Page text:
I work 50 hours a week and I can STILL plow through about 6 books A WEEK. I was one of the first 100 people to own a Sony Reader, but bought a Kindle 2 months ago since it is a better product and has more available titles. In 8 weeks, I’ve downloaded 15 free books and purchased about 30 books so far. Many great books are between 4 and 7 dollars, while bestsellers at Amazon run only 9.99. The Kindle is awesome and I look forward to its future incarnations, as well as improvements to E-Ink technology.

  12. […] interesting blog post by Evan Schnittman, an Oxford University Press executive, in which he does some calculations about […]

  13. […] anybody out there love their ereader? Well, guess so, according to this blog from Oxford University Press (OUP) USA. When Amazon launched the Kindle there predictions aplenty […]

  14. Ayrkain

    It’s really bizarre, but just watch the weirdos come out of the woodwork as soon as you say anything positive about the Sony Reader or the Kindle. It’s stunning how angry people get over the idea of these devices succeeding. I wonder if they work in the publishing industry or something?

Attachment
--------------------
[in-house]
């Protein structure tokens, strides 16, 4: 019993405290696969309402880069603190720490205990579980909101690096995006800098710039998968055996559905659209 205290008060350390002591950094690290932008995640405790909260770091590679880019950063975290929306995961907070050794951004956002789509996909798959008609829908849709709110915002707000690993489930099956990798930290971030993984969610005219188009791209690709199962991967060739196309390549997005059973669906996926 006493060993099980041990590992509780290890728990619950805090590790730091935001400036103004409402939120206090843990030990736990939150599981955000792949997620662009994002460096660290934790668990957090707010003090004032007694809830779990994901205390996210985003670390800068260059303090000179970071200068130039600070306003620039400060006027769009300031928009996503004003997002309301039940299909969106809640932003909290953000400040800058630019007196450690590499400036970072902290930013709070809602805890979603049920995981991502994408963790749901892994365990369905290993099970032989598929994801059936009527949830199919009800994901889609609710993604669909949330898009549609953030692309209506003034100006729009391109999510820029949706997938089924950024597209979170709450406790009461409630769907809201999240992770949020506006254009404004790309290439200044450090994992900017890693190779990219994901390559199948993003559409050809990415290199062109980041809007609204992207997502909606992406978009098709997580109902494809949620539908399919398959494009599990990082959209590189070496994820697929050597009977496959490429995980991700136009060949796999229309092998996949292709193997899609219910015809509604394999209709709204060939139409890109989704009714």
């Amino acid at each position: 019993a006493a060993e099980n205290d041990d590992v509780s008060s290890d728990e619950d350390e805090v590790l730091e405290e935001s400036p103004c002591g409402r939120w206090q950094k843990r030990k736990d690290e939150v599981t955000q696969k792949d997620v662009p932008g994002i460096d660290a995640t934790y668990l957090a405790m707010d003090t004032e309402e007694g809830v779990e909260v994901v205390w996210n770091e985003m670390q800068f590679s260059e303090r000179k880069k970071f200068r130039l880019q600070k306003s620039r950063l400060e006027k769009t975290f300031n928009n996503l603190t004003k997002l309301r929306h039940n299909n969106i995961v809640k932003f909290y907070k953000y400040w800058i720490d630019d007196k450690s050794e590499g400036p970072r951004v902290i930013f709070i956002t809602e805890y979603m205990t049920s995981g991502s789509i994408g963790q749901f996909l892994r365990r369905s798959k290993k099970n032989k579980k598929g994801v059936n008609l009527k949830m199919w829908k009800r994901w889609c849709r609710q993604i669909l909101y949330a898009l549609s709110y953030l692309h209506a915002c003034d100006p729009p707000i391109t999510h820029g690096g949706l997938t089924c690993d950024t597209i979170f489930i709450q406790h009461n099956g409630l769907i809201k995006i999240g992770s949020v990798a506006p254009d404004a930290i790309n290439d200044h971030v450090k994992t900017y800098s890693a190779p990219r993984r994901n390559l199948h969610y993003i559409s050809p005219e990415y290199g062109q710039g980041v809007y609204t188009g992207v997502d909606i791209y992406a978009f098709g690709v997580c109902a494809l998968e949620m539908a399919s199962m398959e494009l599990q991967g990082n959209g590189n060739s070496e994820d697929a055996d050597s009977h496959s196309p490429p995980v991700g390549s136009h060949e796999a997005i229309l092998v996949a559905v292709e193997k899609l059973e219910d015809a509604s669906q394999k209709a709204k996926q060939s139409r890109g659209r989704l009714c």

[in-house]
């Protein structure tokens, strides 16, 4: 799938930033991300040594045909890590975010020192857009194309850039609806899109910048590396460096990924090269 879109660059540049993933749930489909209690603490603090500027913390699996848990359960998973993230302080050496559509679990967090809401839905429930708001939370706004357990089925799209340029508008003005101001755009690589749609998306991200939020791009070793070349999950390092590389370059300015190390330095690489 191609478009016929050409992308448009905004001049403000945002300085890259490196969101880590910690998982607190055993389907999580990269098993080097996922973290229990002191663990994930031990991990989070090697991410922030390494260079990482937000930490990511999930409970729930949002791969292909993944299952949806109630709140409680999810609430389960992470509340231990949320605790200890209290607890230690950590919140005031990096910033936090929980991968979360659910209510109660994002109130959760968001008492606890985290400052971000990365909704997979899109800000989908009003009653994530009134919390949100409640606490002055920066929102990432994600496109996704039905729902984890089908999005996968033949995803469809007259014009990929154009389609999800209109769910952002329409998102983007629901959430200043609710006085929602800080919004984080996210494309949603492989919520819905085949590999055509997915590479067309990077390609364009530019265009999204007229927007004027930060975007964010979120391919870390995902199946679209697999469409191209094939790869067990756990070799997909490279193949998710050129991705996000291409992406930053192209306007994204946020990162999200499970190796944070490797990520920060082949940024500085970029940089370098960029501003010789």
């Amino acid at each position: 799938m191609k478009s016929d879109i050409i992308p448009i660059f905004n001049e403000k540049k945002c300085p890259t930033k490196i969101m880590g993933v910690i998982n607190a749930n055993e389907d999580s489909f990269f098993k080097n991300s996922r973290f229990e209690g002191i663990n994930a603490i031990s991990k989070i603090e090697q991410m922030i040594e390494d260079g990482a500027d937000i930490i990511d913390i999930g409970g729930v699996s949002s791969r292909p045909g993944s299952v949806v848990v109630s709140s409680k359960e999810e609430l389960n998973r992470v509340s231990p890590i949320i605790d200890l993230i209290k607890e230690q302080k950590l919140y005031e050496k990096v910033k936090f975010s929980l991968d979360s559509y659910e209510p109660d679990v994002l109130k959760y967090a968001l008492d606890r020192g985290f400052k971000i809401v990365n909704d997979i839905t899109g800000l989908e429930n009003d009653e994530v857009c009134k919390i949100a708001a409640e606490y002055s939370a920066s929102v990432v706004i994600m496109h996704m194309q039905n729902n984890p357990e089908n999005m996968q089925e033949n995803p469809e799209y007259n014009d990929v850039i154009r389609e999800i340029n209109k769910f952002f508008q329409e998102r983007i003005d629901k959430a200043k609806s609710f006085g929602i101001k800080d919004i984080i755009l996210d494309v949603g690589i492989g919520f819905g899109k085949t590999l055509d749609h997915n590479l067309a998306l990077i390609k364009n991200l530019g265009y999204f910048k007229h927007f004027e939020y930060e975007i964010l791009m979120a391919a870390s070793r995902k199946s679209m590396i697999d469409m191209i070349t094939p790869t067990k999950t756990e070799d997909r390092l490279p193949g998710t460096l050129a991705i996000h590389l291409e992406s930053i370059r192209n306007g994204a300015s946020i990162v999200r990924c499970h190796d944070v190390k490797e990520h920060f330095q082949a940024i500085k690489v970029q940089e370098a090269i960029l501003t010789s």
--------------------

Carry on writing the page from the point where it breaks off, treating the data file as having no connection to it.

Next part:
15. […] anybody out there love their ereader? Well, guess so, according to this blog from Oxford University Press (OUP) USA. When Amazon launched the Kindle there predictions aplenty […]

  16. Paul Langley

    First I think you, Anita, and Jeff Bezos are indeed saying the same thing about the 6% of sales of Kindle Books vs. Print Books.

    And I think your theories and calculations are interesting estimates and rationally thought out.

    Lastly I’m with Sharon – I can’t imagine that anyone is going to buy a Sony reader or Kindle if they ONLY buy 10 to 12 books for it a year. Especially the Kindle – I say this first off because people that tend to buy Kindles are doing so for a variety of reasons one of them being wireless, another being the selection of books being offer by Amazon vs. Sony (4 or 5 times as many available).